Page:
News:Better Experiences: Ego and Vim
Better Experiences: Ego and Vim
Info on Funtoo's new personality tool called 'ego', and user-focused updates to vim's defaults.By Drobbins / April 27, 2015
Hello Funtoo Users,
In this news item, I'm going to introduce you to a couple of changes to Funtoo Linux:
ego, the new Funtoo Linux personality tool, and much-needed updates to vim defaults.
ego is Funtoo's new personality tool, designed to eventually replace the venerable
eselect. I created a new meta-tool to replace eselect because eselect has a couple of design issues. It requires extensions to be written as shell scripts, which is a big limitation. With the advent of Funtoo's modular profile system,
eselect profile was becoming cumbersome to use, and I needed to make the tool faster and more feature-rich. Ultimately, shell scripts are too slow and too hard to use to implement advanced functionality.
ego is a meta-tool that works similarly to eselect. Typing
ego will show a list of available commands. Some of the benefits of ego over eselect are that ego modules can be implemented in any language. In addition, the ego architecture is designed so that the modules are themselves stand-alone commands, which allows you to access these sub-commands using shortcuts. For example,
epro is a shortcut for
The first and currently only module for ego is called
epro, which can also be called using
ego profile. This new extension replaces
eselect profile on Funtoo Linux systems. It is implemented in Python, which allows it to hook directly into the Portage python API for accessing information about your Portage settings. It also allows epro to implement some fairly advanced functionality to make your experience with Funtoo's modular profile system much more pleasant. There are several big improvements, detailed below.
epro, profile selection is much improved. To set your system flavor to
# epro flavor desktop
To add or remove mix-ins, type:
# epro mix-in +foo -bar
And subarches can be set similarly to flavors:
# epro subarch amd64-bulldozer
There is no longer a need to refer to a particular profile by number.
Possibly the nicest improvement found in
epro is the new list and show commands.
eselect profile used to show profile info in a long numbered list, and it had bugs related to showing profiles that were automatically enabled by other profiles. All this has been addressed in
The new "show" mode will not only display your Funtoo Linux profile settings, but will also display what mix-ins and flavors have been enabled automatically via inheritance:
In addition, the new "list" mode lists all available profile settings in a compact yet very useable form. In addition, directly enabled settings are highlighted in bold cyan, and have an asterisk appended, while settings enabled via inheritance are highlighted in cyan:
The enhanced list and show commands should make your experience with Funtoo Linux profiles much more pleasant :)
Gentoo's vim defaults haven't been touched since 2005, and there is some room for improvement. By default, modelines are disabled due to a long-fixed security bug. There are a lot of people in the Gentoo community who are very anti-modeline, and this appears based on the perspective that modelines are a security risk. However, this perspective appears to be based on a security issue in vim that was addressed about a decade ago.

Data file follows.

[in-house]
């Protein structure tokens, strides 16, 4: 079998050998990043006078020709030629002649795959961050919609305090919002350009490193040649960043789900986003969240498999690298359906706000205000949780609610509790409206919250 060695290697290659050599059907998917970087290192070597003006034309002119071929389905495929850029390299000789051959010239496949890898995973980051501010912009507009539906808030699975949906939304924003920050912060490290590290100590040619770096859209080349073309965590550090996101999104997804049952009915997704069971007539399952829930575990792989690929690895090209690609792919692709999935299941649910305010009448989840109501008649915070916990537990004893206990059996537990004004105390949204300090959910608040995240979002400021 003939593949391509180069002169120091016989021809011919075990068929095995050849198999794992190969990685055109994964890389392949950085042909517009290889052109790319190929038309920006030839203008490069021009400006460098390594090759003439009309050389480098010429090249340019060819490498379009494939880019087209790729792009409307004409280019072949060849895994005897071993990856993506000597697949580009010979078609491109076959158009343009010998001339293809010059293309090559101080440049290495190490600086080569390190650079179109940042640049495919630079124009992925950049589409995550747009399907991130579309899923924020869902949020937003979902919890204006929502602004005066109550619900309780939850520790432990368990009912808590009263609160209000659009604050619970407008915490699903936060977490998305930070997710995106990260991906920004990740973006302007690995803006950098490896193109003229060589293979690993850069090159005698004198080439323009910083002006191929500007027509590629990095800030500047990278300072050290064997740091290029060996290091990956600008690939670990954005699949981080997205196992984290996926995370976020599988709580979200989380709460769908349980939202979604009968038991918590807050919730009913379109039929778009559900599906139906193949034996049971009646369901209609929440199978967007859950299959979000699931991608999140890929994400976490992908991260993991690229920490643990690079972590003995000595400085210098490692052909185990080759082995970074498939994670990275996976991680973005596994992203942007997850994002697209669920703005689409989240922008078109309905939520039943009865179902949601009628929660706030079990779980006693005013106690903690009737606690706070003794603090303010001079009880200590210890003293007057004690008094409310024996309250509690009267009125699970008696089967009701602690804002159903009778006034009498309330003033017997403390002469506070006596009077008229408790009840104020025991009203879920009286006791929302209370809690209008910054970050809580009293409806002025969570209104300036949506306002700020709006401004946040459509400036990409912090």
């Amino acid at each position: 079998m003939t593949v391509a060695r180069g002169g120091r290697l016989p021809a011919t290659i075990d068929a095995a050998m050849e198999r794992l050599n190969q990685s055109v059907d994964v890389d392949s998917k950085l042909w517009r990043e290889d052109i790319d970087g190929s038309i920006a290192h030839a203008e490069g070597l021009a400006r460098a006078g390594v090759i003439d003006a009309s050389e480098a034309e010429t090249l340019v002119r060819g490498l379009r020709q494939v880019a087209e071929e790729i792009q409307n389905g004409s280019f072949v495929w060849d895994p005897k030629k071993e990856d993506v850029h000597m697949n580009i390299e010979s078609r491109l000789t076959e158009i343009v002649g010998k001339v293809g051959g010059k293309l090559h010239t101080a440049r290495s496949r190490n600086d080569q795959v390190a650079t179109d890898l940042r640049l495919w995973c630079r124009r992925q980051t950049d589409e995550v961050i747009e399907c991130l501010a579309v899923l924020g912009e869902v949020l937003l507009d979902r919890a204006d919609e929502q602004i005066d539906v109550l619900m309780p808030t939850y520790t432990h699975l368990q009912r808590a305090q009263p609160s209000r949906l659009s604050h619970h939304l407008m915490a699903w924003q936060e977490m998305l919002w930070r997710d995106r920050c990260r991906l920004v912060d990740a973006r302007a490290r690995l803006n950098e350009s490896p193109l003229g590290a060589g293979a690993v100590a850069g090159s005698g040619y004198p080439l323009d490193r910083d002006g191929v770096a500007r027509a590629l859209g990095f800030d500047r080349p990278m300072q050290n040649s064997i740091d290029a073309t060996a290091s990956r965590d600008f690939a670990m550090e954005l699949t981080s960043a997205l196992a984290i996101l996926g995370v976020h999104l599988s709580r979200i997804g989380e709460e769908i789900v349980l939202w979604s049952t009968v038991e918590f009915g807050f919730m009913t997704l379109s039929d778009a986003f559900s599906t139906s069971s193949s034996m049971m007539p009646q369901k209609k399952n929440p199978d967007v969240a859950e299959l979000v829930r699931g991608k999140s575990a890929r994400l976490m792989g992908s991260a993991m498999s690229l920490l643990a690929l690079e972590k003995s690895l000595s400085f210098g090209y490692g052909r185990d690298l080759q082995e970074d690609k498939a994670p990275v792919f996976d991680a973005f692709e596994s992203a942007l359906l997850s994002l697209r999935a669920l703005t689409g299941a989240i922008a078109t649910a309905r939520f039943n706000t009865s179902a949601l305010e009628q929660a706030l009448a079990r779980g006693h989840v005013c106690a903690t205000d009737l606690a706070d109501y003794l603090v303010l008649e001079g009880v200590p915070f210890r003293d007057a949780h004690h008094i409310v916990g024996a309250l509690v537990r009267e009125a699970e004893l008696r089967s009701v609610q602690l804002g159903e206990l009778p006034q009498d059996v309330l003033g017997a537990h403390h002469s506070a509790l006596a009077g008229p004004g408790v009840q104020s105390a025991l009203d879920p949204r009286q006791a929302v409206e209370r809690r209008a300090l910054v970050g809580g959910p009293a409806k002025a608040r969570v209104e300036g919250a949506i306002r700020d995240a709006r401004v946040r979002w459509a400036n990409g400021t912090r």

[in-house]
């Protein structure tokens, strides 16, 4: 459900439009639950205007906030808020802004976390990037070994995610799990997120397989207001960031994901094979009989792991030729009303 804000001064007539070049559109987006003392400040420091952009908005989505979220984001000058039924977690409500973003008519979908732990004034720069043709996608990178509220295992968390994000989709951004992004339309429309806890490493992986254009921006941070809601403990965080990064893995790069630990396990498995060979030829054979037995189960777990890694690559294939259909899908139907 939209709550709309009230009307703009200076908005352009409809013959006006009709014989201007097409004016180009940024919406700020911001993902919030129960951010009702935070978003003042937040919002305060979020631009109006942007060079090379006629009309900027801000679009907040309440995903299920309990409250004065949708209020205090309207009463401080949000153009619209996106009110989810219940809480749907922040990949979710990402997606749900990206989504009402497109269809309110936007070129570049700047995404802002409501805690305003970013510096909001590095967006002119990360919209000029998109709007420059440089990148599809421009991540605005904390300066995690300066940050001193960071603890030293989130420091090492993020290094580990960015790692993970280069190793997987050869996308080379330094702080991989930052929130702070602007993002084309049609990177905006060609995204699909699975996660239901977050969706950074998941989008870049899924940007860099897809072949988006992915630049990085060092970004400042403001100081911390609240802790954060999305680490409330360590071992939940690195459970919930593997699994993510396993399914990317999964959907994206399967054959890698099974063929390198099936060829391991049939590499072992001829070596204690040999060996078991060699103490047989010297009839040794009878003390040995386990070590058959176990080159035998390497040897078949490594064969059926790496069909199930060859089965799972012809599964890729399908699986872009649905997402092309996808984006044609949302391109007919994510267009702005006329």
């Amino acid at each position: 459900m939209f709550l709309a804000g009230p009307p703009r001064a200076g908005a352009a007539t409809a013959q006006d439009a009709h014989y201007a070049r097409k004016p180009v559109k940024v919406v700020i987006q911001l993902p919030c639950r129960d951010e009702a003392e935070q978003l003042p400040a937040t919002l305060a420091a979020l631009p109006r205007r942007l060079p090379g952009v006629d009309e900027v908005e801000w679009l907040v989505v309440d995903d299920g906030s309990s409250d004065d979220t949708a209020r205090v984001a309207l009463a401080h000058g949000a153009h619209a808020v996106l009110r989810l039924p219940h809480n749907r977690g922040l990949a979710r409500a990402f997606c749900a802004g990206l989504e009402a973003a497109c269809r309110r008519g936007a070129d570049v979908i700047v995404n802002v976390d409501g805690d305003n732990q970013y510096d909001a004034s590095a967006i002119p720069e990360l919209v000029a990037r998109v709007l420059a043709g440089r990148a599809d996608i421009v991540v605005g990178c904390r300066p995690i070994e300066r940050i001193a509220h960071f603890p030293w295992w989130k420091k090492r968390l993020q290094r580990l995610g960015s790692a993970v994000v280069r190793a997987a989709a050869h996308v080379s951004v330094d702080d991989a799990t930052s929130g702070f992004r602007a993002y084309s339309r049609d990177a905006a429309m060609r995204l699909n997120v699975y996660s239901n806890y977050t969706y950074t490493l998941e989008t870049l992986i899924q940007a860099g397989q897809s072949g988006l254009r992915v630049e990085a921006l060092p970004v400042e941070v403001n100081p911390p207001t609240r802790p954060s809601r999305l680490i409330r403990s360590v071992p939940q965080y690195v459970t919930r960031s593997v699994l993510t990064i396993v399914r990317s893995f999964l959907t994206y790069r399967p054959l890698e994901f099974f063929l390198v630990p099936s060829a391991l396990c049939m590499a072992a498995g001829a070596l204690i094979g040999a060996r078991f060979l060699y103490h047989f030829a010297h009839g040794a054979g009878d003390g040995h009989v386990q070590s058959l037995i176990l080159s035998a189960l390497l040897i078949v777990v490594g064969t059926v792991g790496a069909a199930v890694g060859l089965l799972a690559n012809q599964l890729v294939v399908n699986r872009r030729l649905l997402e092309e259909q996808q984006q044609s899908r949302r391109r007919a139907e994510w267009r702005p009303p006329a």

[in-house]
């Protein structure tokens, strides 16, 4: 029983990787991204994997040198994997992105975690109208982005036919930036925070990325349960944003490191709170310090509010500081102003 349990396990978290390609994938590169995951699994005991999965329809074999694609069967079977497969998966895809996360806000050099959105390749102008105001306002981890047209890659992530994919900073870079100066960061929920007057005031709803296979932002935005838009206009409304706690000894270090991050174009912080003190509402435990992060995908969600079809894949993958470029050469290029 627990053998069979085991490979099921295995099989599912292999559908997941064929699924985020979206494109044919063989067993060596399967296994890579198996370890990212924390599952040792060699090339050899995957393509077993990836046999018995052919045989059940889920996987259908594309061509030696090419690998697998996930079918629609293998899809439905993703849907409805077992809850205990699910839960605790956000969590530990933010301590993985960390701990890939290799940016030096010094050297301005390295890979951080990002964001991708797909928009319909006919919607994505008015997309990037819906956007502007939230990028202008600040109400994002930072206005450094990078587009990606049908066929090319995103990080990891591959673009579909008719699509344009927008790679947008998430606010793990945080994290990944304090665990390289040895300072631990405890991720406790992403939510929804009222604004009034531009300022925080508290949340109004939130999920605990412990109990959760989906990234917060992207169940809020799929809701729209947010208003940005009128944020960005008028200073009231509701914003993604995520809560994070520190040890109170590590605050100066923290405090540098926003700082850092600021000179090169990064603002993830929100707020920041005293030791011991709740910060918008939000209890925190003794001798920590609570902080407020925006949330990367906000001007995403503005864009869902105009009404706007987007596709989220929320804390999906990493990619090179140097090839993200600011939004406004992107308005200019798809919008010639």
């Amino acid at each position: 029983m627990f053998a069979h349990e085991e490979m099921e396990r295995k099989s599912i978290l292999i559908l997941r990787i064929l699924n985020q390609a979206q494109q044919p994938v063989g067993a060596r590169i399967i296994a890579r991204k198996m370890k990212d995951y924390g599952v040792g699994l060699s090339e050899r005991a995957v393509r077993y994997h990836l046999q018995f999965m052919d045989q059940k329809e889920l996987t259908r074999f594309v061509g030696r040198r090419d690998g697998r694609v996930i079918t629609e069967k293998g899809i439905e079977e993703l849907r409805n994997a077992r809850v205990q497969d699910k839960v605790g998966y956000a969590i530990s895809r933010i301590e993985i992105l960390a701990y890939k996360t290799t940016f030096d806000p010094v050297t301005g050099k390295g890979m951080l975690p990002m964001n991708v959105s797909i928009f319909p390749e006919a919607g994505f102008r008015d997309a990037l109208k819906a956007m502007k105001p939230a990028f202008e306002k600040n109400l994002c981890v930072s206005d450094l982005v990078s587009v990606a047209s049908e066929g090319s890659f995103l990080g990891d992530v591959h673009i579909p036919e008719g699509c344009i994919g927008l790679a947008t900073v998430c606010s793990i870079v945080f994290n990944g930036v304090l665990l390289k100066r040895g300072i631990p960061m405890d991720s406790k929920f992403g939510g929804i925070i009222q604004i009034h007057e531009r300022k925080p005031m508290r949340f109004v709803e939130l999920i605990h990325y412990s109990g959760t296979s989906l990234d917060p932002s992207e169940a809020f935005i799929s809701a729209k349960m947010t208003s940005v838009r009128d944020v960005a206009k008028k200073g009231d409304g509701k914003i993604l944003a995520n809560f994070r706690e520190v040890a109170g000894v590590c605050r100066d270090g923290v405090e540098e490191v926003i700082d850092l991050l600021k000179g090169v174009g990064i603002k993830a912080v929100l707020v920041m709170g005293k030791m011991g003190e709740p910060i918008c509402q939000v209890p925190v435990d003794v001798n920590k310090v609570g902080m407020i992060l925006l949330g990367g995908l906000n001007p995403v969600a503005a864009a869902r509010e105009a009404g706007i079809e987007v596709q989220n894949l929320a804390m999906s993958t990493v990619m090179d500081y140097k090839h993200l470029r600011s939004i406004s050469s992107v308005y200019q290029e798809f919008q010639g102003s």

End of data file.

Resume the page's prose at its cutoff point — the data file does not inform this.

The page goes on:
Funtoo's upcoming changes to vim's defaults include:
- Enable them.
- Set to display as a width of 4 by default. Also, turn off expandtab by default.
- status line
- Enable a useful blue status line by default, which displays encoding, language, line position, and other useful information.
- display tabs and whitespace
- One of the big challenges with a text editor is being aware of when a tab is a tab, and when it's a bunch of spaces. Now, by default, tabs and trailing whitespace will be displayed using
~respectively. So you'll always know when you're really getting tabs. And you'll be able to identify trailing whitespace, which can be important in certain situations, such as when editing
hostapd.conf, which doesn't like trailing whitespace.
- comments in cyan
- Instead of using dark blue for comments, which is nearly invisible on many terminals, use cyan.
- F3 to turn auto-indent and display of tabs and whitespace off/on
- Pressing F3 will turn off auto-indent as well as display of trailing whitespace and tabs. This allows text to be easily copied (without extra characters) and pasted (without indenting problems.) This is set up as a toggle, so prior to copying or pasting code, you press F3, take care of business, and then press F3 again to re-enable editing-friendly features.
- Relaxing Gentoo's ebuild rules
- No longer enforce 78 character word-wrap when editing ebuilds.
Here's what it all looks like. Here's vim in its default state with the new settings, displaying tabs and with auto-indent enabled:
...and after pressing F3, here's the same window, with auto-indent disabled for pasting, and no visible tabs and extra whitespace for copying:
Look for these changes soon, and let me know how they work for you.
Daniel Robbins, BDFL.blog comments powered by Disqus